Heart Care

There are numerous distinct disorders that relate to heart. These include arteriosclerosis and atherosclerosis, angina, heart attack, and heart failure, arrhythmias, myocarditis, cardiomyopathy, heart murmurs, rheumatic heart disease, valvular disease, mitral valve prolapse and high blood pressure or hypertension.

Like any muscle, the heart needs a constant supply of oxygen and nutrients that are carried to it by the blood in the coronary arteries. When the coronary arteries become narrowed or clogged and cannot supply enough blood to the heart, the result is coronary heart disease. 
Coronary Heart Disease: The most common type of heart disease is coronary heart disease (CHD), also called coronary artery disease. It is the No. 1 killer in America, affecting more than 12 million Americans. Coronary heart disease develops when one or more of the coronary arteries that supply the blood to the heart become narrower than they used to be. This happens because of a buildup of cholesterol and other substances in the wall of the blood vessel, affecting the blood flow to the heart muscle.

Symptoms of CHD
The most common symptom is angina or “angina pectoris.” Angina can be described as a discomfort, heaviness, pressure, aching, burning, fullness, squeezing or painful feeling. Other sypmtoms are shortness of breath, faster heartbeat, sweating.

Angina Pectoris : Angina is chest pain caused by coronary heart disease, a partial blockage of the coronary arteries. It occurs when the heart muscle doesn’t get as much blood (hence as much oxygen) as it needs. This usually happens because one or more of the heart’s arteries is narrowed or blocked. Insufficient blood supply is called ischemia.

Some risk factors for developing angina are male sex, family history of angina, diabetes, smoking, high cholesterol, high blood pressure, obesity, sedentary lifestyle, and stress.

Heart Attack : A heart attack (myocardial infarction) occurs when a coronary artery abruptly fails to deliver blood to a part of your heart. Coronary arteries are the blood vessels on the surface of your heart. They bring oxygen and nutrients to your heart muscle (myocardium). The reduction or stoppage happens when one or more of the coronary arteries supplying blood to the heart muscle is blocked. This is usually caused by the buildup of plaque (deposits of fat-like substances), a process called atherosclerosis.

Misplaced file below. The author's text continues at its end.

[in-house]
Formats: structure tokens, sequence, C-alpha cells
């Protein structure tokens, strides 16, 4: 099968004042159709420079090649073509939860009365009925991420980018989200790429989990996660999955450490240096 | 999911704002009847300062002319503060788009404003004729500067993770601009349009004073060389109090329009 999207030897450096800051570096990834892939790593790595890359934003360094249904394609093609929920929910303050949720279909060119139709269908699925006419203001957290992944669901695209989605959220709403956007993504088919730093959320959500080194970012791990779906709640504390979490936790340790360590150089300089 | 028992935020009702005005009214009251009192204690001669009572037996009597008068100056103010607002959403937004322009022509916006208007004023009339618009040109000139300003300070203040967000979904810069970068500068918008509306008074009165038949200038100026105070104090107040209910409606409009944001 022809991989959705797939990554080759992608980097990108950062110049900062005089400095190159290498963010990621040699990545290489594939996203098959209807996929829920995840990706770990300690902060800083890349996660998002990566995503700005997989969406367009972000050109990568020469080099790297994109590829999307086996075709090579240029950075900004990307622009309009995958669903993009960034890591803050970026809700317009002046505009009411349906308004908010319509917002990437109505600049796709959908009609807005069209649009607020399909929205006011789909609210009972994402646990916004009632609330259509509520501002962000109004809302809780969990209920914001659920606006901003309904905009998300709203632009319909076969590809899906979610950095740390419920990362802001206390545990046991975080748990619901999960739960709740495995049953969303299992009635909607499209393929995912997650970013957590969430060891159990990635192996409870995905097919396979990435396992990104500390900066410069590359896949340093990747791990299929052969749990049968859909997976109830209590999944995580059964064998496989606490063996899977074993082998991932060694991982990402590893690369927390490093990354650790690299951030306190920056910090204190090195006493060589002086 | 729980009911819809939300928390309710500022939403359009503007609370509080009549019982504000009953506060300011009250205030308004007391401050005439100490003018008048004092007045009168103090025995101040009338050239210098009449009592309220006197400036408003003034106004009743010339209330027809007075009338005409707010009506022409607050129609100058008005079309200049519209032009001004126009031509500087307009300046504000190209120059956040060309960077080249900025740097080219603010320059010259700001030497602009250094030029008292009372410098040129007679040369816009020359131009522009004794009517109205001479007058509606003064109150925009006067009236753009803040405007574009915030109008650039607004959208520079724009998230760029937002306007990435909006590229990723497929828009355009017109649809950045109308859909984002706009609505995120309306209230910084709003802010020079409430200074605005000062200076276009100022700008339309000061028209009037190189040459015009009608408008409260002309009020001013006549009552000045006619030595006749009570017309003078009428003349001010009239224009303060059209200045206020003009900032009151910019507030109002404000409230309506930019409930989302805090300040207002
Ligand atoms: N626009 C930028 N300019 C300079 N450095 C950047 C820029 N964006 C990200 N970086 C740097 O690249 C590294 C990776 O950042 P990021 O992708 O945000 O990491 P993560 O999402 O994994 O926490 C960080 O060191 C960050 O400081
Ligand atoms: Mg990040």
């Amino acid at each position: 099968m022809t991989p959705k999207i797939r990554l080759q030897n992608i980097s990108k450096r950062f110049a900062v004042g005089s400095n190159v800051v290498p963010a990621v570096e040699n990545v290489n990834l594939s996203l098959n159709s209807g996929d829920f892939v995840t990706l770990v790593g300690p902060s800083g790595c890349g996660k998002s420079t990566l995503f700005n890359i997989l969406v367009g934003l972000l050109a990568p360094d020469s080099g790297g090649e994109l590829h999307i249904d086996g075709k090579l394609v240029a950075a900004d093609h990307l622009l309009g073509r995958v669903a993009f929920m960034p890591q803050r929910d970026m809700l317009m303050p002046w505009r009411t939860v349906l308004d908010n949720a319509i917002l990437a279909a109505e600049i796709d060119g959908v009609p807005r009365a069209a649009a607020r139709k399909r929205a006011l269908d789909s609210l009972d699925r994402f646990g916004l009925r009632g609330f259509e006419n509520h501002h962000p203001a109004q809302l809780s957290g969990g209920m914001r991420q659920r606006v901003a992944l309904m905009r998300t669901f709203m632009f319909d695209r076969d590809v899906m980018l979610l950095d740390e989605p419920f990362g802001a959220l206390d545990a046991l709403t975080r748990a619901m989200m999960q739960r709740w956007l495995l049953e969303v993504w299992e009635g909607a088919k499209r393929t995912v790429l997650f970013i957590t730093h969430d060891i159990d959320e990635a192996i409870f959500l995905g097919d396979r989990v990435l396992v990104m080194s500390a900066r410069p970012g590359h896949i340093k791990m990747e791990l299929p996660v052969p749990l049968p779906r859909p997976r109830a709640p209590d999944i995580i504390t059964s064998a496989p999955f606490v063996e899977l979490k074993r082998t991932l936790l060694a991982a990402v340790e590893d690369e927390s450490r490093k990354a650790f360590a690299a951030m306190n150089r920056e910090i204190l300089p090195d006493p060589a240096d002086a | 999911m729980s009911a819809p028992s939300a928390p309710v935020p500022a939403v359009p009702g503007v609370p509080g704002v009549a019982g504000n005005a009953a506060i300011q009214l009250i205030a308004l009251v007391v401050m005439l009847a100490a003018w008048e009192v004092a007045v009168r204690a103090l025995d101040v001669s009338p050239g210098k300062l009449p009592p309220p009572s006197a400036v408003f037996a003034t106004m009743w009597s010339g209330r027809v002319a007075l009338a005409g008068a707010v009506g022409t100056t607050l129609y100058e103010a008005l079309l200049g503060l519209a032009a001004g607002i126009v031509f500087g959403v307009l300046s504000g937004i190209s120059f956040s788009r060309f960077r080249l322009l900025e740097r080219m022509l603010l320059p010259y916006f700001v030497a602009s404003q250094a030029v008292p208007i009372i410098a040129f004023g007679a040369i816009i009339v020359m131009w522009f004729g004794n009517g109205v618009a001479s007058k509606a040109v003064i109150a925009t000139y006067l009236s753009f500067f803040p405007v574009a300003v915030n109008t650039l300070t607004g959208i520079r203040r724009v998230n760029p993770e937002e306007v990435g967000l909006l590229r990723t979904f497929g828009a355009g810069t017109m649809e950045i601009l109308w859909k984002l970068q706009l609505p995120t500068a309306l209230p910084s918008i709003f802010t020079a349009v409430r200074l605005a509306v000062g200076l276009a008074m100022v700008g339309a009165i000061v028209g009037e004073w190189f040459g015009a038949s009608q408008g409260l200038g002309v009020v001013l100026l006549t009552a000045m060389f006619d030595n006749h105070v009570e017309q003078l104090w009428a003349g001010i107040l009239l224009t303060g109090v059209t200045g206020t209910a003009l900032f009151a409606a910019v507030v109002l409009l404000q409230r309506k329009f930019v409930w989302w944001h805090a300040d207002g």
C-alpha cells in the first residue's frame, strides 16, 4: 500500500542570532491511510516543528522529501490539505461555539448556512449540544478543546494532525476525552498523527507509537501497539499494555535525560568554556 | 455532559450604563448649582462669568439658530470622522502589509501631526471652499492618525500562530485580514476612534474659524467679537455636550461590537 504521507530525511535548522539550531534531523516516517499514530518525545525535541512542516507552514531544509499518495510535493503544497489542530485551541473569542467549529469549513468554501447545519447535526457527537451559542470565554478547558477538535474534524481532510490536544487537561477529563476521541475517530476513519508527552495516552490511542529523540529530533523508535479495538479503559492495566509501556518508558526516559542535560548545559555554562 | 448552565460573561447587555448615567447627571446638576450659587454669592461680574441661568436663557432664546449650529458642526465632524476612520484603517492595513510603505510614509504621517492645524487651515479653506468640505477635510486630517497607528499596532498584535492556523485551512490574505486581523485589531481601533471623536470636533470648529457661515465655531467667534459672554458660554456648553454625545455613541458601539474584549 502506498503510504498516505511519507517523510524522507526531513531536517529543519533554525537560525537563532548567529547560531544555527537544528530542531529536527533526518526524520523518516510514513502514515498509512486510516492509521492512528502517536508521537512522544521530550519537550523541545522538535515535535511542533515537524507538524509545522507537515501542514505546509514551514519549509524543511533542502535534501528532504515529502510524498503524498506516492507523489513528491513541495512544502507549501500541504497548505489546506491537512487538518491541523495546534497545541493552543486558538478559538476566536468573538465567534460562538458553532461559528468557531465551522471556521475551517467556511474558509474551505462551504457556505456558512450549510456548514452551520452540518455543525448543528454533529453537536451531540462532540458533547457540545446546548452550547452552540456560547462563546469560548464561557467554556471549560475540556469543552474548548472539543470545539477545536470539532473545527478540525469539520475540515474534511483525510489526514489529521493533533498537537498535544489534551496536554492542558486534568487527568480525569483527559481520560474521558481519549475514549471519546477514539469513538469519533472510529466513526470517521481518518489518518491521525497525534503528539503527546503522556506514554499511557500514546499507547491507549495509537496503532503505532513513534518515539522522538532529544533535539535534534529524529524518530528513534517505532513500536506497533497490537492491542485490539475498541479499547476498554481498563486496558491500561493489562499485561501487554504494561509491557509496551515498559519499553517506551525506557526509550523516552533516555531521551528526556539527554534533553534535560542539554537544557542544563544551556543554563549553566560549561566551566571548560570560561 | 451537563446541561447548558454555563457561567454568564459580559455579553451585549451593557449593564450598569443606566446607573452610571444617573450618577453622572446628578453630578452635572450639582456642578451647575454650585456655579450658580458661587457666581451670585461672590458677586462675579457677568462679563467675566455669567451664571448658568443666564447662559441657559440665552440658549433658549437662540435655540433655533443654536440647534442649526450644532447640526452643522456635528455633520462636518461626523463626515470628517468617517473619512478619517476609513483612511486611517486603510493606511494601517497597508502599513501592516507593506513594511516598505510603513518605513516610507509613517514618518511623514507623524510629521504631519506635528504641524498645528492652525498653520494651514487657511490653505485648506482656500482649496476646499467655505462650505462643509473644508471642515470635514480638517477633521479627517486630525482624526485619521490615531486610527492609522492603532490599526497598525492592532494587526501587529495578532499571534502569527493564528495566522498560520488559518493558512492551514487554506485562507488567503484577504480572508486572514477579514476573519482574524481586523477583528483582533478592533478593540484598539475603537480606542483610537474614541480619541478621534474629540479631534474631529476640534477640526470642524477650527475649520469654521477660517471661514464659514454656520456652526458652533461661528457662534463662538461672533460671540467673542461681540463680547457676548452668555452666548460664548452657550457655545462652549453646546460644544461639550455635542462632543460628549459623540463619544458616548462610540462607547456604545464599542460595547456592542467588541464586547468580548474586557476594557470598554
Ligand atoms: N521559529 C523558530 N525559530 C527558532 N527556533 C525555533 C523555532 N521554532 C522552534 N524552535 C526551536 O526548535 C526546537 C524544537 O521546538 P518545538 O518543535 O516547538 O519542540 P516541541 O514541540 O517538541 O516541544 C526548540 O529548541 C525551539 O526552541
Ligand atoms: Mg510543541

Symptoms of Heart Attack : Symptoms of a heart attack include: Discomfort, pressure, heaviness, or pain in the chest, arm or below the breastbone, Rapid or irregular heartbeats, Difficulty breathing, Nausea, vomiting, Dizziness, weakness.

The best way to prevent coronary artery disease is to control high blood pressure, diabetes or a high cholesterol level and, if you smoke, to stop smoking. Maintaining a healthy diet, a healthy weight and a regular exercise program can help you avoid coronary artery disease.

Tips for a heart-healthy diet
Drink skim milk, and buy low-fat cheese, yogurt and margarine.
Eat less fat (especially butter, coconut and palm oil, saturated or hydrogenated vegetable fats such as Crisco, animal fats in meats, fats in dairy products).
Limit cholesterol consumption.
Eat a bare minimum of saturated fats and trans-fatty fats.
Reduce salt intake. This will help you control your blood pressure.
Water is vital to life. Staying hydrated makes you feel energetic and eat less. Drink 32 to 64 ounces (one to two liters) of water daily (unless you are fluid restricted).

Exercise Regularly: Exercise increases flexibility and improves circulation.
Reduce the Intake of Salt.
Eliminate the use of caffeine, alcohol and tobacco.
Maintain a Health Weight. Being overweight is associated with high blood pressure.
Keep your cholesterol level under control: Cutting your cholesterol by 25 percent lowers your stroke risk by 29 percent, according to an analysis of 16 studies by researchers at Brigham and Women’s Hospital in Boston.